Three Cypress Ridge coaches offer last-minute instructions to sophomore wrestler Gwendolyn Haley.
Haley signals OK, emerges from the huddle and goes to the mat.
Haley chases her opponent, relenting only when the referee taps her shoulder at each stoppage of action. At 102 pounds, she's quick and flexible. But there's more to her arsenal.
Once Haley is in control of her opponent, her muscular frame flexes to make takedowns easy, escapes implausible. Then Haley turns up the pressure, her biceps and shoulders bulging like those of a bodybuilder as she rolls her opponent to her back.
The referee signals Haley's successful pinfall by slapping the mat. And then the celebration begins as her teammates raise their hands wildly over their heads.
It might seem like an unusual congratulatory gesture, but it's the best way for the Cy Ridge wrestlers to translate the roar of the crowd for a teammate who only hears the sounds of silence.
A fast learnerAlthough you might not notice by watching her wrestle, Haley is deaf. She communicates primarily through her interpreter/assistant coach Patti Lury, sign language or text message. She also reads lips.
Those who know the Cy Ridge wrestler best call her gifted, a quick study on the mat and even a team leader at times.
Haley helped the Lady Rams secure their place in the state duals at a recent qualifier with a dramatic pin against Katy in the final match. Cy Ridge then tied Waller for the girls dual state championship with a Haley pin in the final.
"She's gone from a novice to having a bona fide chance of making it to state this year," Cy Ridge coach Tim Ray said. "She's like a fish to water."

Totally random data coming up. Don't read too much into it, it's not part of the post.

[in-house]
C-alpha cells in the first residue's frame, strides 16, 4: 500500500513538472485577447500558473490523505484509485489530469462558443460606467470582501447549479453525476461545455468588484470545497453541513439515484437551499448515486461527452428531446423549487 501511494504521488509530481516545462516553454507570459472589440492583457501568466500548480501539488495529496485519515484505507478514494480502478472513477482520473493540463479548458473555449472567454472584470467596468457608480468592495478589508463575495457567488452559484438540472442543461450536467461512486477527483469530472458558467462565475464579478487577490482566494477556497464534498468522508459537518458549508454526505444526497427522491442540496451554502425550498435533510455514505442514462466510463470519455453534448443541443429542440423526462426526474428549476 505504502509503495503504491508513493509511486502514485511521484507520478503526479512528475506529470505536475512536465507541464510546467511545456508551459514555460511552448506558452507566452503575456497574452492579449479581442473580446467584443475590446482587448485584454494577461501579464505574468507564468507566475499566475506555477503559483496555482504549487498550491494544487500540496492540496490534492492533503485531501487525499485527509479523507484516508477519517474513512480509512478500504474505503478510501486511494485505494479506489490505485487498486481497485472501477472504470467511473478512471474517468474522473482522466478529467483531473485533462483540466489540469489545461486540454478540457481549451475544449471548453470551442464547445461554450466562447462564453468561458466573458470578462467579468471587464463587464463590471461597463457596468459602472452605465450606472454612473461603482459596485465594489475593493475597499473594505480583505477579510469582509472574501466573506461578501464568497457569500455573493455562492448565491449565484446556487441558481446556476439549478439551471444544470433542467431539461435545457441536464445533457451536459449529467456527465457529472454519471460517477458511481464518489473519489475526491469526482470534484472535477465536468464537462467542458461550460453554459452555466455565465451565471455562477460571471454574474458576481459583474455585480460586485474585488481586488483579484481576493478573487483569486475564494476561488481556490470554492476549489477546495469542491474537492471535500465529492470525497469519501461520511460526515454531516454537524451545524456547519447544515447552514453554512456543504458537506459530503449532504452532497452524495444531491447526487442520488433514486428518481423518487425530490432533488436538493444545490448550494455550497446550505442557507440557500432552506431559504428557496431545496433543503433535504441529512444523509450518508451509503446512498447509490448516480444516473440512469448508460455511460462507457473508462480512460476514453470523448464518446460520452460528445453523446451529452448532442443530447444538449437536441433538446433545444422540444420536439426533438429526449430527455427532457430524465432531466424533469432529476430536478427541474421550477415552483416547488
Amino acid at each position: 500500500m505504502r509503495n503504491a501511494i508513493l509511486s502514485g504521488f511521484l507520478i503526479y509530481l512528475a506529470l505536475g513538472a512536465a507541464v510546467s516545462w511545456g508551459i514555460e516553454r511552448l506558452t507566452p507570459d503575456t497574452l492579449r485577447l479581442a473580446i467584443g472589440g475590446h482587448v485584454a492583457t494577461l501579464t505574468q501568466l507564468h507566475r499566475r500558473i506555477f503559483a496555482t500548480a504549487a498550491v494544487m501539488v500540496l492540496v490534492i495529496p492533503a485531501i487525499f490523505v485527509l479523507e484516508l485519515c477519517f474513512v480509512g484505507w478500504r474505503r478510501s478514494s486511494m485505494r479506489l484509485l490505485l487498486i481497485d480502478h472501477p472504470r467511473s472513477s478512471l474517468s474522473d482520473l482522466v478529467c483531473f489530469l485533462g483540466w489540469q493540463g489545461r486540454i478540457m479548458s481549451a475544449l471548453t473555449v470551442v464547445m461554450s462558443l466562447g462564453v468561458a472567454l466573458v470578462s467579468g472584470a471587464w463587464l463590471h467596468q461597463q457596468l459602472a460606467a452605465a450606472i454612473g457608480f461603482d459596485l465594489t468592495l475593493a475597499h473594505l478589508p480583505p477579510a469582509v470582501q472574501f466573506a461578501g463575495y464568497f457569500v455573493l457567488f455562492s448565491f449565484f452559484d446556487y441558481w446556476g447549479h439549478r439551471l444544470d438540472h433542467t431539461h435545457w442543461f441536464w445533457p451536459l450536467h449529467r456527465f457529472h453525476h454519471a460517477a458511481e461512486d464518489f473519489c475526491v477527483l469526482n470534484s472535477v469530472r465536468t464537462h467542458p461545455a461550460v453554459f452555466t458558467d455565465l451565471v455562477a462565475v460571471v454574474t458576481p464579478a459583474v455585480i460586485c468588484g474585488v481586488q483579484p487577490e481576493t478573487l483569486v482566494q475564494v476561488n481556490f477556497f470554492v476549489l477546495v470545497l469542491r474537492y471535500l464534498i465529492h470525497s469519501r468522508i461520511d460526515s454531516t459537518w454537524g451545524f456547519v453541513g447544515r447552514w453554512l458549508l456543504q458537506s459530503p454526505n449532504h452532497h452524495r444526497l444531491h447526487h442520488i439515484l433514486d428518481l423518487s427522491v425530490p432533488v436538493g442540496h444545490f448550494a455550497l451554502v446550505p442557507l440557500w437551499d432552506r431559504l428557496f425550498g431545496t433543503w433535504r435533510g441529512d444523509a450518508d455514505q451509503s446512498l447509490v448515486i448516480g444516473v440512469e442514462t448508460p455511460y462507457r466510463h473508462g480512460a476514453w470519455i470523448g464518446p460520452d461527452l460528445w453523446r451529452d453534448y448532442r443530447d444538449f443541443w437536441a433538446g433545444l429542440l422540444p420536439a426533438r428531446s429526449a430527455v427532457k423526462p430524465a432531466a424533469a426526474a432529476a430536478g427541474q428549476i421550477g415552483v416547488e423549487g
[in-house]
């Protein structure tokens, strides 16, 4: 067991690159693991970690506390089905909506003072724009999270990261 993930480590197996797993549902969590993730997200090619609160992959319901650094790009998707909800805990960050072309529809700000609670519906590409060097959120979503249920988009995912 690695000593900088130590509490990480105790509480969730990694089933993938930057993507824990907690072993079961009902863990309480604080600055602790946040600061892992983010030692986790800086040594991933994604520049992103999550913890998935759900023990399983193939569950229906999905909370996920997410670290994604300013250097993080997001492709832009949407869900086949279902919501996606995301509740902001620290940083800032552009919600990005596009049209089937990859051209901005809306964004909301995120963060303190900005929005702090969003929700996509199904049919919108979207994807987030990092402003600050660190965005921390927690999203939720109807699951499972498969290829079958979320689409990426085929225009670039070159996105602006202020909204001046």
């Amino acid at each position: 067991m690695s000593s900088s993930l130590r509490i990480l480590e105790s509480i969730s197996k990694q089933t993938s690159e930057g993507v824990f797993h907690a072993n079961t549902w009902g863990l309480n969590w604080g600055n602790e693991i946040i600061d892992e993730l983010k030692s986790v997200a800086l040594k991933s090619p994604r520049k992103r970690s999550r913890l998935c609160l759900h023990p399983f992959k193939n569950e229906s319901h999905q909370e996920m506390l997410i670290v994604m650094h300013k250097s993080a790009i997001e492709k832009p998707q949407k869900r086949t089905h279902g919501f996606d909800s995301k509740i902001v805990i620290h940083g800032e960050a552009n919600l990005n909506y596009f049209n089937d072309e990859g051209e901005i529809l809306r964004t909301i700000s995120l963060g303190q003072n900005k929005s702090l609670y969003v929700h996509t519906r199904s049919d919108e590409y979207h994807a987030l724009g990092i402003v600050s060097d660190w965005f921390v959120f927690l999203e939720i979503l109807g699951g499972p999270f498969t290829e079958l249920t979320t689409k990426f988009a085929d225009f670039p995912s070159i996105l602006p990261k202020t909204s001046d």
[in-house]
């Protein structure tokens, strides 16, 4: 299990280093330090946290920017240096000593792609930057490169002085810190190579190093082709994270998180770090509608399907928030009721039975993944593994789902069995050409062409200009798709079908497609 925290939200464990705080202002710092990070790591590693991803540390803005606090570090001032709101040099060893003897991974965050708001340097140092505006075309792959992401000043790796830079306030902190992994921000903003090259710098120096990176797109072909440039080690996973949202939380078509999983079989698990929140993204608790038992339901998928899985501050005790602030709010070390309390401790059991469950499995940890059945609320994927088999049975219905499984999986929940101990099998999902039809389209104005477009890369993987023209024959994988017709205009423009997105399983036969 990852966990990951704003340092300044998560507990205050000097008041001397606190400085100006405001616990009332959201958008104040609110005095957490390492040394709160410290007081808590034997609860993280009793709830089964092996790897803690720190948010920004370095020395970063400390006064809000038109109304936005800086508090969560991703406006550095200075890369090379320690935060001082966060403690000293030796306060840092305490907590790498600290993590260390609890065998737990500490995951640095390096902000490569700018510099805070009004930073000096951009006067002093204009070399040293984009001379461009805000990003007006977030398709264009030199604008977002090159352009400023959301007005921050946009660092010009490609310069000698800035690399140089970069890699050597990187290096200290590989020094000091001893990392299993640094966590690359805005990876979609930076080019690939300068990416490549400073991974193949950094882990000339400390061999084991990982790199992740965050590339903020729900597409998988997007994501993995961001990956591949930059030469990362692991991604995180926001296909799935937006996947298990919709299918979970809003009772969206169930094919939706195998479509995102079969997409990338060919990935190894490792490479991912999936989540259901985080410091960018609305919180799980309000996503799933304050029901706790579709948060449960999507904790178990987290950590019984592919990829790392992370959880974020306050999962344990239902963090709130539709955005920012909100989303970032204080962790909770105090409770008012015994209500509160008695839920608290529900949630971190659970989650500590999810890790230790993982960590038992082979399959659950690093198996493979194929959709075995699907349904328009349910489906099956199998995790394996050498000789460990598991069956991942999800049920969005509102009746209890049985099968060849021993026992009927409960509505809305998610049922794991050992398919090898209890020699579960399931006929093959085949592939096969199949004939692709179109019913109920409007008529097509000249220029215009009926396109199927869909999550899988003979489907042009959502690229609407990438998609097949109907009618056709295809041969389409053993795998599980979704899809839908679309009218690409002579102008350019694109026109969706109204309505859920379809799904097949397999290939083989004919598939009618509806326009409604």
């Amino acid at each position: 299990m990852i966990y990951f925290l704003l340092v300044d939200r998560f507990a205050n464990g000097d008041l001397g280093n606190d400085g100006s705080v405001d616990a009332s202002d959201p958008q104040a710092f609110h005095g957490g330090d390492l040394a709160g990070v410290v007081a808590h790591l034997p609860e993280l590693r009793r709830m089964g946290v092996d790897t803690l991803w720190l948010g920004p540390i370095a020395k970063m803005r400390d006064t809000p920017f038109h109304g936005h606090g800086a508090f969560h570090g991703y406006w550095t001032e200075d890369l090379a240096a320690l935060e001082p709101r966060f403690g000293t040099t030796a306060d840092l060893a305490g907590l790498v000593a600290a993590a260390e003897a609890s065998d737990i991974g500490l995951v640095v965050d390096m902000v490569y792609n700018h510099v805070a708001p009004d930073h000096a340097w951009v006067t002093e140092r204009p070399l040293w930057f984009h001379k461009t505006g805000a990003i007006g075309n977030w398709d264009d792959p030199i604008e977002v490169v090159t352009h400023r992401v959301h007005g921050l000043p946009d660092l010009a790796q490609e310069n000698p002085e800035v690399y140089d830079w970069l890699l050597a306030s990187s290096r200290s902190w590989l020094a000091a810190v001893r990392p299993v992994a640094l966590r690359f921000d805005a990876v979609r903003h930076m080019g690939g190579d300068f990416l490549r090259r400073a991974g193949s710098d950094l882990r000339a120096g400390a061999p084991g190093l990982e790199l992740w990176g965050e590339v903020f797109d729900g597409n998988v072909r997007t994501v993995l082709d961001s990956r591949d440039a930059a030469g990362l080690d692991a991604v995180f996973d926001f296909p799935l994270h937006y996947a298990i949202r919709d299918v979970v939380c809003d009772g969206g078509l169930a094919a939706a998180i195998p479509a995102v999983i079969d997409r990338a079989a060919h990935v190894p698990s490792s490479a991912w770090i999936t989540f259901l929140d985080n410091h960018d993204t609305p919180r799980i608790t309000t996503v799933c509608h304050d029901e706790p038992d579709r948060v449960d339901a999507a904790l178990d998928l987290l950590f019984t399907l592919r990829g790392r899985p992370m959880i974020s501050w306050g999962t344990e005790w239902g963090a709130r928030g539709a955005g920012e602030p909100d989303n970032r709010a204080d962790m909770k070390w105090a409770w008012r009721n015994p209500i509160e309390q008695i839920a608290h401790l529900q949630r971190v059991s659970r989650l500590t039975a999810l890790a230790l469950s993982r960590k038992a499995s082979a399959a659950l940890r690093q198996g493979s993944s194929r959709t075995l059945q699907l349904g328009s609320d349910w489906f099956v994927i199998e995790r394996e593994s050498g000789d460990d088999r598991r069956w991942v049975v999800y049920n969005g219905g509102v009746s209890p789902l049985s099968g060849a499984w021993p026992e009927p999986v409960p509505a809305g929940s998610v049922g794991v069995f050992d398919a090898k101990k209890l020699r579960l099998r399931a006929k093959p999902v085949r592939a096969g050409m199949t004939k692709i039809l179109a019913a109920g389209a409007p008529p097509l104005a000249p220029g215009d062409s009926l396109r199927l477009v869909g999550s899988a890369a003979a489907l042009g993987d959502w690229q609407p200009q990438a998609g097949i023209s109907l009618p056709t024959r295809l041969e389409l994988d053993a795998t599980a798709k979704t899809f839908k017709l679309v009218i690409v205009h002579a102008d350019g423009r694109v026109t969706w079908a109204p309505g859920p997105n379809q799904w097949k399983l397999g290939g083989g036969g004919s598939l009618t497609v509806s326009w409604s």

As a first-year wrestler, Haley, who owns an 18-5 record and three tournament titles, has become one of the top 102-pounders in Region III and a contender for the state wrestling tournament in Austin on Feb. 22-23.
She tries to qualify for state today and Saturday during the Region III championships at Katy's Merrell Center.
"I'm naturally athletic," said Haley, communicating through sign language to interpreter Lury. "My mom and dad were good athletes. But I don't like the weight room. I've been playing sports my whole life, including softball, volleyball and track. Now wrestling.
"Coach Ray has been friendly to me, and (my teammates) help me with techniques. I'm equal on the mat because I pay more attention with my eyes."
Lury, who works for Cy-Fair ISD, communicates through sign language with Haley in class and on the mat.
At most matches, Lury paces the mat furiously when Haley or deaf teammate Chris Warmack — the varsity boys' talented 140-pounder — is competing.
Cy Ridge has operated a regional hub for hearing-impaired students from Waller, Katy, Klein, Spring, Magnolia and Spring Branch school districts for six years, Cy Ridge principal Claudio Garcia said. The school has 37 deaf students.
"Gwen has a lot of determination. I admire her for going out there in such a contact sport as wrestling and giving it her all," Garcia said. "She is a young lady with a disability, but it's not a disability to her. And she is representing her family and school at a very high level."
Starting from scratchNew to wrestling at Cy Ridge last fall, Haley started slightly unsure of the holds, takedowns and defensive maneuvers of the sport. But she has learned a lot in a short time. Haley has many friends on the team who are her teachers, including senior state tournament veterans Jessica Nguyen at 95 pounds and Kendra Lewis at 148.
Although she weighs in at about 100 pounds, don't get the idea Haley is frail. She's cut like a petite bodybuilder with biceps, shoulders and abdominal muscles that are the envy of her physically fit team.
Haley wants to compete at state, which is a big task for a rookie wrestler at any weight in Region III. Actually, she has two goals this season: earning a spot at state and beating Nguyen just once in practice. Nguyen is among the favorites for the 95-pound state crown after placing fifth at 102 last year.
"She's strong, but for Gwendy, her mat awareness is her strength," Ray said. "She knows where she is visually.
"I do expect her to be a leader for us next year."
She already has been an inspiration.